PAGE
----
re: Neil on Remote Work VIEW POST


I've worked remotely for 9 years and it has immeasurable positives. No more running late because of traffic.. snow days are no problem.. less frustration from driving an hour to get to work etc.

Some people will take advantage, those people would probably take advantage in an office too. Im sure we can all make a 5 minute job take an hour if we wanted. Or wander off to get a coffee and stop at every desk on the way back for a chat.

For me it's first and foremost trust, but also the concept of work getting done instead of worrying about 8 hours stamped on a timecard.

I'd rather my team (also remote) were able to be given their tasks and so long as they're done, I can overlook them taking a bit longer on a coffee or even having Netflix playing in the background than saying you must be sitting at your desk typing in silence for 8 hours, just to have them taking longer on a task that shouldn't need it.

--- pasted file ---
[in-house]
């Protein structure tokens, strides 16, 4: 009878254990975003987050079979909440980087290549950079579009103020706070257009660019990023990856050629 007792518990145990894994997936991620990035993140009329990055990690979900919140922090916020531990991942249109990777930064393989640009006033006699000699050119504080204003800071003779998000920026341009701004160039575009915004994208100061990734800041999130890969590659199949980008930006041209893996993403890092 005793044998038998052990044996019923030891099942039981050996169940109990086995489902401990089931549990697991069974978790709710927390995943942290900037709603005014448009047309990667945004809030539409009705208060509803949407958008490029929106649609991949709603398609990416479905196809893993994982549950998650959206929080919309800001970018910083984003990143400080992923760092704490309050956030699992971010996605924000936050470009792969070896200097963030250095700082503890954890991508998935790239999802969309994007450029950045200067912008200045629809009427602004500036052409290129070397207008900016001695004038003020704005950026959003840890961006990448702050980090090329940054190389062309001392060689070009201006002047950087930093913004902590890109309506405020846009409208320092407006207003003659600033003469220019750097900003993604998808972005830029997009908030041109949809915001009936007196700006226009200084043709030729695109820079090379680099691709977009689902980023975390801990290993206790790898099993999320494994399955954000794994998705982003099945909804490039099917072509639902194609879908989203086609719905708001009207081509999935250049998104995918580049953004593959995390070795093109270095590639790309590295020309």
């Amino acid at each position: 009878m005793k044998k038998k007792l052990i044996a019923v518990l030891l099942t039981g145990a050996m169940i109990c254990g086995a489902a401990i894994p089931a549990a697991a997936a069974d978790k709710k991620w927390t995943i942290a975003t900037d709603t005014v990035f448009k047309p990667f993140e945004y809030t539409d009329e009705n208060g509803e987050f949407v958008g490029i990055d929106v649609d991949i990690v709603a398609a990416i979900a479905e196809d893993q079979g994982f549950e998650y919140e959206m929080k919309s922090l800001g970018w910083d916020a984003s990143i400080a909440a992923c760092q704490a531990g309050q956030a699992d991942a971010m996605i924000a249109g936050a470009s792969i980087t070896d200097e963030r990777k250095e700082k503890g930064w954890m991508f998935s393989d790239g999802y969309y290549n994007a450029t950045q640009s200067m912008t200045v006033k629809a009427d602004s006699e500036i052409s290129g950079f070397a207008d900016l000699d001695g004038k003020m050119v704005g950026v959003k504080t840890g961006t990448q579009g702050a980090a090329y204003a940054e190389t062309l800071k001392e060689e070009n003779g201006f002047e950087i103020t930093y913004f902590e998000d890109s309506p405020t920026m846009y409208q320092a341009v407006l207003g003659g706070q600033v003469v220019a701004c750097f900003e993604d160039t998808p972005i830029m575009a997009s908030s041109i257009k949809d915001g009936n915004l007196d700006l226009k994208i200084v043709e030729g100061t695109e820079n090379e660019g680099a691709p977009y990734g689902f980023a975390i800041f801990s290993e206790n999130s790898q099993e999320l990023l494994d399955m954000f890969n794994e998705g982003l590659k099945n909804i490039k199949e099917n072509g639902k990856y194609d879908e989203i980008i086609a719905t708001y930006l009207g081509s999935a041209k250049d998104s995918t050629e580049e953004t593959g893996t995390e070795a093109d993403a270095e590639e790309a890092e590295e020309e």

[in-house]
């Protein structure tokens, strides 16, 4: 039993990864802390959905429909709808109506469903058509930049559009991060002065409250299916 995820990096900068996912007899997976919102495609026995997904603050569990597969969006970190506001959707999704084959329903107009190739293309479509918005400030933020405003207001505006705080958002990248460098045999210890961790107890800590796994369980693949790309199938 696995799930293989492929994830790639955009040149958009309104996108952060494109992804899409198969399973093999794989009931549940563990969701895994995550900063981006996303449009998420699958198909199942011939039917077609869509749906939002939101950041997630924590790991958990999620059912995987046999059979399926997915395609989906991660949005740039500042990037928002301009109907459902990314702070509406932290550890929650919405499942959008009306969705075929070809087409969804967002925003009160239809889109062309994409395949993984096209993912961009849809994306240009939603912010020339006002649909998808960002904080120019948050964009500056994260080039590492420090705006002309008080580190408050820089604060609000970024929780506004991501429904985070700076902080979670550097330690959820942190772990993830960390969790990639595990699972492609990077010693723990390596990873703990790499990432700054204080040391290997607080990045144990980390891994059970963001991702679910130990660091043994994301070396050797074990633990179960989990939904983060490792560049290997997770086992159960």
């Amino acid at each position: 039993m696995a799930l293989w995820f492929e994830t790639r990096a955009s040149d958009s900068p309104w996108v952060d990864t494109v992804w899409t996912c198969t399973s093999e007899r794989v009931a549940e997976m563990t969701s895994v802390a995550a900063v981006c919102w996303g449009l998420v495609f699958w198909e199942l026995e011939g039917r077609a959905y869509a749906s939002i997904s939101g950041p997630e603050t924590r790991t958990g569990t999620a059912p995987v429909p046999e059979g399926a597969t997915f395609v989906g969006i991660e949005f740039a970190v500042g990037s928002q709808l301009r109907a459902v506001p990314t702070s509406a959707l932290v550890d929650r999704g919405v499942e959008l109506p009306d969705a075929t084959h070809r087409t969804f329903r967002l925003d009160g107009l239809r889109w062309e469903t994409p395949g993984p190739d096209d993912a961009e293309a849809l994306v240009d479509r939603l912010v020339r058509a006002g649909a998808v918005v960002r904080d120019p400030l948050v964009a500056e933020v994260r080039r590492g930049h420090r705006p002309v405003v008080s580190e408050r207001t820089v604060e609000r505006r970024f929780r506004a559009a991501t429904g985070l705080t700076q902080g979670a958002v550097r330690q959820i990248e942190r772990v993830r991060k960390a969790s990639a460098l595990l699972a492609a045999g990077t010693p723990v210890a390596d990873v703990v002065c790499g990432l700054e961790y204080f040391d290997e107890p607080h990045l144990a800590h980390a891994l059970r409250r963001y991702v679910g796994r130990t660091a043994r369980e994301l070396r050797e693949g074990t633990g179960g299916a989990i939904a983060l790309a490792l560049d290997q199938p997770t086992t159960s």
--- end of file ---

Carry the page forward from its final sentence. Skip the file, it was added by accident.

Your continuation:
Obviously, if someone is consistently not getting things done, then you deal with that the same way you would if they were standing around the office talking to other people all day instead of getting their work done.

For me, there is very little to argue for traditional offices for IT staff nowadays.


...the case for remote work would be substantial.

Me at my most diplomatic. It borders on irrational to force workers into a factory floor in the hope that being micromanaged brings out the best in them.

code of conduct - report abuse